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Earth System Dynamics An interactive open-access journal of the European Geosciences Union
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https://doi.org/10.5194/esd-2020-41
© Author(s) 2020. This work is distributed under
the Creative Commons Attribution 4.0 License.
https://doi.org/10.5194/esd-2020-41
© Author(s) 2020. This work is distributed under
the Creative Commons Attribution 4.0 License.

  15 Jul 2020

15 Jul 2020

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This preprint is currently under review for the journal ESD.

Resolving ecological feedbacks on the ocean carbon sink in Earth system models

David I. Armstrong McKay1,2, Sarah E. Cornell1,2, Katherine Richardson3, and Johan Rockström1,4 David I. Armstrong McKay et al.
  • 1Stockholm Resilience Centre, Stockholm University, Stockholm, 10691, Sweden
  • 2BolinCentre for Climate Research, Stockholm University, Stockholm, 10691, Sweden
  • 3Globe Institute, Center for Macroecology, Evolution and Climate, University of Copenhagen, Copenhagen, 2100, Denmark
  • 4Potsdam Institute for Climate Impact Research, Potsdam,14473, Germany

Abstract. The Earth’s oceans are one of the largest sinks in the Earth system for anthropogenic CO2 emissions, acting as a negative feedback on climate change. Earth system models predict, though, that climate change will lead to a weakening ocean carbon uptake rate as warm water holds less dissolved CO2 and biological productivity declines. However, most Earth system models do not incorporate the impact of warming on bacterial remineralisation and rely on simplified representations of plankton ecology that do not resolve the potential impact of climate change on ecosystem structure or elemental stoichiometry. Here we use a recently-developed extension of the cGEnIE Earth system model (ecoGEnIE) featuring a trait-based scheme for plankton ecology (ECOGEM), and also incorporate cGEnIE's temperature-dependent remineralisation (TDR) scheme. This enables evaluation of the impact of both ecological dynamics and temperature-dependent remineralisation on the soft-tissue biological pump in response to climate change. We find that including TDR strengthens the biological pump relative to default runs due to increased nutrient recycling, while ECOGEM weakens the biological pump by enabling a shift to smaller plankton classes. However, interactions with concurrent ocean acidification cause opposite sign responses for the carbon sink in both cases: TDR leads to a smaller sink relative to default runs whereas ECOGEM leads to a larger sink. Combining TDR and ECOGEM results in a net strengthening of the biological pump and a small net reduction in carbon sink relative to default. These results clearly illustrate the substantial degree to which ecological dynamics and biodiversity modulate the strength of climate-biosphere feedbacks, and demonstrate that Earth system models need to incorporate more ecological complexity in order to resolve carbon sink weakening.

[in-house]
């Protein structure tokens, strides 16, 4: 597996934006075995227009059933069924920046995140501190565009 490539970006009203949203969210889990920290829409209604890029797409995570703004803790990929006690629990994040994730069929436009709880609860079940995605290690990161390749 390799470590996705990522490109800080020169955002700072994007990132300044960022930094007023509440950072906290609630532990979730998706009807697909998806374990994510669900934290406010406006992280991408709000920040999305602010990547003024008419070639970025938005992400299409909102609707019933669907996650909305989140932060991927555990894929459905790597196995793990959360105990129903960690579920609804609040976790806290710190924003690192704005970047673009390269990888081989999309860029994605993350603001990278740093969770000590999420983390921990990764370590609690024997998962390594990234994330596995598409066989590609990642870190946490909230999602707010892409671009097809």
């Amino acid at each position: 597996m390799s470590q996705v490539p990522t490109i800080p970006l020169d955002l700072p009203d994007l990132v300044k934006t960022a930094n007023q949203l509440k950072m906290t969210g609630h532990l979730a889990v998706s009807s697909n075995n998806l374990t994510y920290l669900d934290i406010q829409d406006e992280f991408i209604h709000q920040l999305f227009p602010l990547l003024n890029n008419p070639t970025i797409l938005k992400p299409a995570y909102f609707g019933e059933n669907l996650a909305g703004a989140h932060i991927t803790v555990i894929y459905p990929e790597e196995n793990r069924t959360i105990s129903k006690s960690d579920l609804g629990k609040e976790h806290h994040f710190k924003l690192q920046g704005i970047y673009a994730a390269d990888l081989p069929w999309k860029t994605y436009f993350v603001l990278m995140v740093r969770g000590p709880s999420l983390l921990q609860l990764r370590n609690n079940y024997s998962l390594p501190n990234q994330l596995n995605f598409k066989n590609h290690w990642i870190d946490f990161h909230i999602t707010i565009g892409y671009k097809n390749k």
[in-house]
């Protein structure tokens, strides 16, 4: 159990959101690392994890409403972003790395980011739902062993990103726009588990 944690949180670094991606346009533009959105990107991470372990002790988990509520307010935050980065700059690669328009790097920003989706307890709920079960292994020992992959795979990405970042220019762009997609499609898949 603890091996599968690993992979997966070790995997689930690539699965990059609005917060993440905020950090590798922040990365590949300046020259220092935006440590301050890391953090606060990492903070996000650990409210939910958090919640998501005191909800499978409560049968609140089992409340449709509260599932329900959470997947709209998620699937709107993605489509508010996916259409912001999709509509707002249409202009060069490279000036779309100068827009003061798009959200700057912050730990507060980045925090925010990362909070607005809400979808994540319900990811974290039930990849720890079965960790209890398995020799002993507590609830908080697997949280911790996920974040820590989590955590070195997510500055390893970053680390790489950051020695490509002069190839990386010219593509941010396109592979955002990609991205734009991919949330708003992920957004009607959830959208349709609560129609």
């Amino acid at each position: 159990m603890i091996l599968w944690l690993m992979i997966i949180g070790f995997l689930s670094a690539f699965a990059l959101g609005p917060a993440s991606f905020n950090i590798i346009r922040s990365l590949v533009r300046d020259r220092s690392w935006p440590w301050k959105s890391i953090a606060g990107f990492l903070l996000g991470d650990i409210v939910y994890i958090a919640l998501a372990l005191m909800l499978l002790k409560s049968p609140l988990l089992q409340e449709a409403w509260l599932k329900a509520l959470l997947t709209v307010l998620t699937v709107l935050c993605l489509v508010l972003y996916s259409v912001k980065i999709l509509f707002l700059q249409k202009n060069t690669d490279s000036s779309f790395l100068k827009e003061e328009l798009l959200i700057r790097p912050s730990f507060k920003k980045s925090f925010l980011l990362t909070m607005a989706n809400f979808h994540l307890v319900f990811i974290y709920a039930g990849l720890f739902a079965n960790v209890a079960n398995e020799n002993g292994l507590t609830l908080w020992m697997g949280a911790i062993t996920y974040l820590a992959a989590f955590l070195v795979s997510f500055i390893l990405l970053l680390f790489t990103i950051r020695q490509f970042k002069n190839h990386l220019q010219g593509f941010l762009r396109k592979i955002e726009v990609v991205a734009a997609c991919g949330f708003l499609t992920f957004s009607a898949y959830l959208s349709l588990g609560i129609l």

David I. Armstrong McKay et al.

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David I. Armstrong McKay et al.

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Short summary
We use an Earth system model with two new ecosystem features (plankton size traits and temperature-sensitive nutrient recycling) to revaluate the effect of climate change on organic carbon removal (the biological pump) and ocean carbon drawdown. These features lead to contrary pump responses to warming, and a stronger pump counter-intuitively leads to less carbon drawdown overall. These results show the importance of including ecological dynamics in models for understanding climate feedbacks.
We use an Earth system model with two new ecosystem features (plankton size traits and...
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